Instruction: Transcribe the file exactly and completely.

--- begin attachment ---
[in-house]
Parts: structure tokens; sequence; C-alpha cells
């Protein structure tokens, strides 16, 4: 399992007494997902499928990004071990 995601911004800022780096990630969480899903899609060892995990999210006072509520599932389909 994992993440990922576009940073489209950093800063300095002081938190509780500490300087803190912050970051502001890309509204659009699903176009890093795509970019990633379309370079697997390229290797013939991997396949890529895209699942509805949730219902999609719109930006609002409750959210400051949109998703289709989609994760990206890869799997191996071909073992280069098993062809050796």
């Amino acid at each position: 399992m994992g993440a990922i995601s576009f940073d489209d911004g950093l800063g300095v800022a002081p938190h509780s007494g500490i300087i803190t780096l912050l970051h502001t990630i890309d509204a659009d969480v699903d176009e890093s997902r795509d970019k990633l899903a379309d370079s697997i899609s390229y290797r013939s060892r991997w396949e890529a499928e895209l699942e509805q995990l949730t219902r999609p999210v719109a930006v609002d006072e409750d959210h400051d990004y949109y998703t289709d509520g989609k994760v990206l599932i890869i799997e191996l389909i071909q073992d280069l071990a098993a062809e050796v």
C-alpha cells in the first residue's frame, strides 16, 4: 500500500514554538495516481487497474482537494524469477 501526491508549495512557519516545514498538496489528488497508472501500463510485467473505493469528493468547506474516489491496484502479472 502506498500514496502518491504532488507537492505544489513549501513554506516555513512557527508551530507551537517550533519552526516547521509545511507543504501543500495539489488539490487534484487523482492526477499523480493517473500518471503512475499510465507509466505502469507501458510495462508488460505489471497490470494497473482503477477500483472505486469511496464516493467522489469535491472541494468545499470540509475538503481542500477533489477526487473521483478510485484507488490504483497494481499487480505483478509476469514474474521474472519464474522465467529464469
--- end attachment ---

[in-house]
Parts: structure tokens; sequence; C-alpha cells
């Protein structure tokens, strides 16, 4: 399992007494997902499928990004071990 995601911004800022780096990630969480899903899609060892995990999210006072509520599932389909 994992993440990922576009940073489209950093800063300095002081938190509780500490300087803190912050970051502001890309509204659009699903176009890093795509970019990633379309370079697997390229290797013939991997396949890529895209699942509805949730219902999609719109930006609002409750959210400051949109998703289709989609994760990206890869799997191996071909073992280069098993062809050796």
């Amino acid at each position: 399992m994992g993440a990922i995601s576009f940073d489209d911004g950093l800063g300095v800022a002081p938190h509780s007494g500490i300087i803190t780096l912050l970051h502001t990630i890309d509204a659009d969480v699903d176009e890093s997902r795509d970019k990633l899903a379309d370079s697997i899609s390229y290797r013939s060892r991997w396949e890529a499928e895209l699942e509805q995990l949730t219902r999609p999210v719109a930006v609002d006072e409750d959210h400051d990004y949109y998703t289709d509520g989609k994760v990206l599932i890869i799997e191996l389909i071909q073992d280069l071990a098993a062809e050796v």
C-alpha cells in the first residue's frame, strides 16, 4: 500500500514554538495516481487497474482537494524469477 501526491508549495512557519516545514498538496489528488497508472501500463510485467473505493469528493468547506474516489491496484502479472 502506498500514496502518491504532488507537492505544489513549501513554506516555513512557527508551530507551537517550533519552526516547521509545511507543504501543500495539489488539490487534484487523482492526477499523480493517473500518471503512475499510465507509466505502469507501458510495462508488460505489471497490470494497473482503477477500483472505486469511496464516493467522489469535491472541494468545499470540509475538503481542500477533489477526487473521483478510485484507488490504483497494481499487480505483478509476469514474474521474472519464474522465467529464469